The Scientist

» evolution, microbiology and immunology

Most Recent

image: Early-Life Microbiome

Early-Life Microbiome

By | June 16, 2016

Analyzing the gut microbiomes of children from birth through toddlerhood, researchers tie compositional changes to birth mode, infant diet, and antibiotic therapy.

0 Comments

image: Evolution of Fish Bioluminescence

Evolution of Fish Bioluminescence

By | June 9, 2016

Fish evolved to make their own light at least 27 times, according to a study.

1 Comment

A transposon underlies this classic story of evolutionary adaptation.

1 Comment

image: Contributors

Contributors

By | June 1, 2016

Meet some of the people featured in the June 2016 issue of The Scientist.

0 Comments

image: Enhancing Vaccine Development

Enhancing Vaccine Development

By | June 1, 2016

Using proteomics methods to inform antigen selection

1 Comment

image: Start Making Sense

Start Making Sense

By | June 1, 2016

Scientific progress is only achieved when humans' innate sense of understanding is validated by objective reality.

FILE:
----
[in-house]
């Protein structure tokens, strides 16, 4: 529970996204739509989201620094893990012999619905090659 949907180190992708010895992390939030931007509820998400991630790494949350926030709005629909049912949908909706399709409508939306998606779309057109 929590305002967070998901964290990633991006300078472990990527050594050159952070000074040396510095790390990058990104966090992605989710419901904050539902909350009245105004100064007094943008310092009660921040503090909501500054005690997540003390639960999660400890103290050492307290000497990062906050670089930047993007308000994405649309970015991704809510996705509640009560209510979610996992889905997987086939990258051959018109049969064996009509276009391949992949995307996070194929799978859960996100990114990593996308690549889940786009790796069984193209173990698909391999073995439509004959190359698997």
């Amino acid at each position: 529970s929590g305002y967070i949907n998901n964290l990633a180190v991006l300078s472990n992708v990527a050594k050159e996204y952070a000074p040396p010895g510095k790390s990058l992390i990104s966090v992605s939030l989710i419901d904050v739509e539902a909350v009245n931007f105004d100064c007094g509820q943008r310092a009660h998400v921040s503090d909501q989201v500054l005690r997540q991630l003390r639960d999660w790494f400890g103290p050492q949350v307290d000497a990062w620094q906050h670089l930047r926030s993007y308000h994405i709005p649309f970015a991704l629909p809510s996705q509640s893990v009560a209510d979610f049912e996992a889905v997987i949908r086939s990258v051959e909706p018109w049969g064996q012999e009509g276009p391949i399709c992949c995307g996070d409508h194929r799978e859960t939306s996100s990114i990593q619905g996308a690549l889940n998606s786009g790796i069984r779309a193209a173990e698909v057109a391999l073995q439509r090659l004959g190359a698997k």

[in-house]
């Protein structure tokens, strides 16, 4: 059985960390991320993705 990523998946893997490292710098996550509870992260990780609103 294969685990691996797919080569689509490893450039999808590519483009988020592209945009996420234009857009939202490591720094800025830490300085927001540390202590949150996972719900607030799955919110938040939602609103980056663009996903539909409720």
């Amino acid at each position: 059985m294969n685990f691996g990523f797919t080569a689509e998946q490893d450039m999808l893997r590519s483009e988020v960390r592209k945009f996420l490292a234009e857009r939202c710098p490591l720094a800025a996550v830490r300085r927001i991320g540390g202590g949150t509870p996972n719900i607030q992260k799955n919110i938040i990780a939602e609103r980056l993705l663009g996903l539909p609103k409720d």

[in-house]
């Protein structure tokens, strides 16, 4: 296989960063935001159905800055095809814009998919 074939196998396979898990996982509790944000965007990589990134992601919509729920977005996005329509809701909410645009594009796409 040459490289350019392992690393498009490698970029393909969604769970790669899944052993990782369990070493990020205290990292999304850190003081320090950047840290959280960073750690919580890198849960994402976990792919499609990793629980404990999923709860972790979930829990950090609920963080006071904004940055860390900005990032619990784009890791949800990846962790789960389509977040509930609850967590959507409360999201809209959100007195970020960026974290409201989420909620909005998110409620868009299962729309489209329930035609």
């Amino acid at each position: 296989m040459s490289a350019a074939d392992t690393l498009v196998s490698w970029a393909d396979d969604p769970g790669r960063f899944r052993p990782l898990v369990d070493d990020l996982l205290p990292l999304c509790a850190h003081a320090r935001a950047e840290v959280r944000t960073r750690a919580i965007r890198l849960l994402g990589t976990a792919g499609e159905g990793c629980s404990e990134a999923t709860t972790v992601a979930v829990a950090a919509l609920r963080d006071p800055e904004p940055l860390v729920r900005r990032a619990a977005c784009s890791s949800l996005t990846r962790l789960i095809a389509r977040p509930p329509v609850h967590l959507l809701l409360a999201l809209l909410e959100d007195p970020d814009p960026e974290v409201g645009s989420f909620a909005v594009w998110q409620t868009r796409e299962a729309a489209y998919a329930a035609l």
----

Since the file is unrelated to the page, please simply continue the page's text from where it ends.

6 Comments

image: Students Study Their Own Microbiomes

Students Study Their Own Microbiomes

By | June 1, 2016

Pooping into a petri dish is becoming standard practice as part of some college biology courses.

0 Comments

Member, Department of Immunology, St. Jude Children’s Research Hospital. Age: 43

0 Comments

image: Gut Bacteria for Insect RNAi

Gut Bacteria for Insect RNAi

By | June 1, 2016

Lacing insect food with microbes encoding double-stranded RNAs can suppress insect gene expression.

0 Comments

image: Toward Targeted Therapies for Autoimmune Disorders

Toward Targeted Therapies for Autoimmune Disorders

By | June 1, 2016

Training the immune system to cease fire on native tissues could improve outcomes for autoimmune patients, but clinical progress has been slow.

2 Comments

Popular Now

  1. How Plants Evolved Different Ways to Make Caffeine
  2. Thomson Reuters Predicts Nobelists
    The Nutshell Thomson Reuters Predicts Nobelists

    According to citation statistics, researchers behind programmed cell death pathways and CRISPR/Cas9 are among those in line for Nobel Prizes this year.

  3. Sequencing Reveals Genomic Diversity of the Human Brain
  4. Reviewing Results-Free Manuscripts
    The Nutshell Reviewing Results-Free Manuscripts

    An open-access journal is trialing a peer-review process in which reviewers do not have access to the results or discussion sections of submitted papers.

RayBiotech